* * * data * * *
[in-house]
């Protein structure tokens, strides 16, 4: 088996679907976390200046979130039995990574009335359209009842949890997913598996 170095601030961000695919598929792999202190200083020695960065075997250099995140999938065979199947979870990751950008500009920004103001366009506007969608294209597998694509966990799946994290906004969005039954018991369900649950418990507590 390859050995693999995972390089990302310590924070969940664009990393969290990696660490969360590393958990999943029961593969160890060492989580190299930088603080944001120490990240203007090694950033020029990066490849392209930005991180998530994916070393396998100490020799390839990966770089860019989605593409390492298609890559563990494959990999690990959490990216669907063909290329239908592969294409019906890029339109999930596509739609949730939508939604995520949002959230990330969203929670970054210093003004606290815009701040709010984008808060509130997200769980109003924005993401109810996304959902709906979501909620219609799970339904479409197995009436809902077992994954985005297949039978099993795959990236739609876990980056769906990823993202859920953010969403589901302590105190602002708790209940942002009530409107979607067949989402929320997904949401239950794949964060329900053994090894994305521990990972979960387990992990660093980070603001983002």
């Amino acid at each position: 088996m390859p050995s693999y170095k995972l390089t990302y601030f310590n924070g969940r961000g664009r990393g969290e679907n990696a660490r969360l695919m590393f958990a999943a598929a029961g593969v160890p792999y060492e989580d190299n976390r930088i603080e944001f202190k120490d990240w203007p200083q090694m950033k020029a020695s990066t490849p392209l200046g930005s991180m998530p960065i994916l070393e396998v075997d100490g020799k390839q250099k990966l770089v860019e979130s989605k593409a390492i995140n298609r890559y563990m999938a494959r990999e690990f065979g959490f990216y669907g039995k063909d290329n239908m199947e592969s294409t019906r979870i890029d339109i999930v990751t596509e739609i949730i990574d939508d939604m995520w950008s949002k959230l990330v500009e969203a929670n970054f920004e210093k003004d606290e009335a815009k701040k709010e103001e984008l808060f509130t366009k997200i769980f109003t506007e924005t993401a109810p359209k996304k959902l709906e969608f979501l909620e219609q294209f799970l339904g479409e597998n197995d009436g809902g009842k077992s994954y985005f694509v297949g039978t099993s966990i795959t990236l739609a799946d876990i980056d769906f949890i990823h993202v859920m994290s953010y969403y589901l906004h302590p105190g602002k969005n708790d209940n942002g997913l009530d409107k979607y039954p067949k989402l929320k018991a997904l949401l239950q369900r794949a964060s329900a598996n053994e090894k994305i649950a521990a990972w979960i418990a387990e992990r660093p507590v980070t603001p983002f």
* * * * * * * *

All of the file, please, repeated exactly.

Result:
[in-house]
């Protein structure tokens, strides 16, 4: 088996679907976390200046979130039995990574009335359209009842949890997913598996 170095601030961000695919598929792999202190200083020695960065075997250099995140999938065979199947979870990751950008500009920004103001366009506007969608294209597998694509966990799946994290906004969005039954018991369900649950418990507590 390859050995693999995972390089990302310590924070969940664009990393969290990696660490969360590393958990999943029961593969160890060492989580190299930088603080944001120490990240203007090694950033020029990066490849392209930005991180998530994916070393396998100490020799390839990966770089860019989605593409390492298609890559563990494959990999690990959490990216669907063909290329239908592969294409019906890029339109999930596509739609949730939508939604995520949002959230990330969203929670970054210093003004606290815009701040709010984008808060509130997200769980109003924005993401109810996304959902709906979501909620219609799970339904479409197995009436809902077992994954985005297949039978099993795959990236739609876990980056769906990823993202859920953010969403589901302590105190602002708790209940942002009530409107979607067949989402929320997904949401239950794949964060329900053994090894994305521990990972979960387990992990660093980070603001983002």
């Amino acid at each position: 088996m390859p050995s693999y170095k995972l390089t990302y601030f310590n924070g969940r961000g664009r990393g969290e679907n990696a660490r969360l695919m590393f958990a999943a598929a029961g593969v160890p792999y060492e989580d190299n976390r930088i603080e944001f202190k120490d990240w203007p200083q090694m950033k020029a020695s990066t490849p392209l200046g930005s991180m998530p960065i994916l070393e396998v075997d100490g020799k390839q250099k990966l770089v860019e979130s989605k593409a390492i995140n298609r890559y563990m999938a494959r990999e690990f065979g959490f990216y669907g039995k063909d290329n239908m199947e592969s294409t019906r979870i890029d339109i999930v990751t596509e739609i949730i990574d939508d939604m995520w950008s949002k959230l990330v500009e969203a929670n970054f920004e210093k003004d606290e009335a815009k701040k709010e103001e984008l808060f509130t366009k997200i769980f109003t506007e924005t993401a109810p359209k996304k959902l709906e969608f979501l909620e219609q294209f799970l339904g479409e597998n197995d009436g809902g009842k077992s994954y985005f694509v297949g039978t099993s966990i795959t990236l739609a799946d876990i980056d769906f949890i990823h993202v859920m994290s953010y969403y589901l906004h302590p105190g602002k969005n708790d209940n942002g997913l009530d409107k979607y039954p067949k989402l929320k018991a997904l949401l239950q369900r794949a964060s329900a598996n053994e090894k994305i649950a521990a990972w979960i418990a387990e992990r660093p507590v980070t603001p983002f």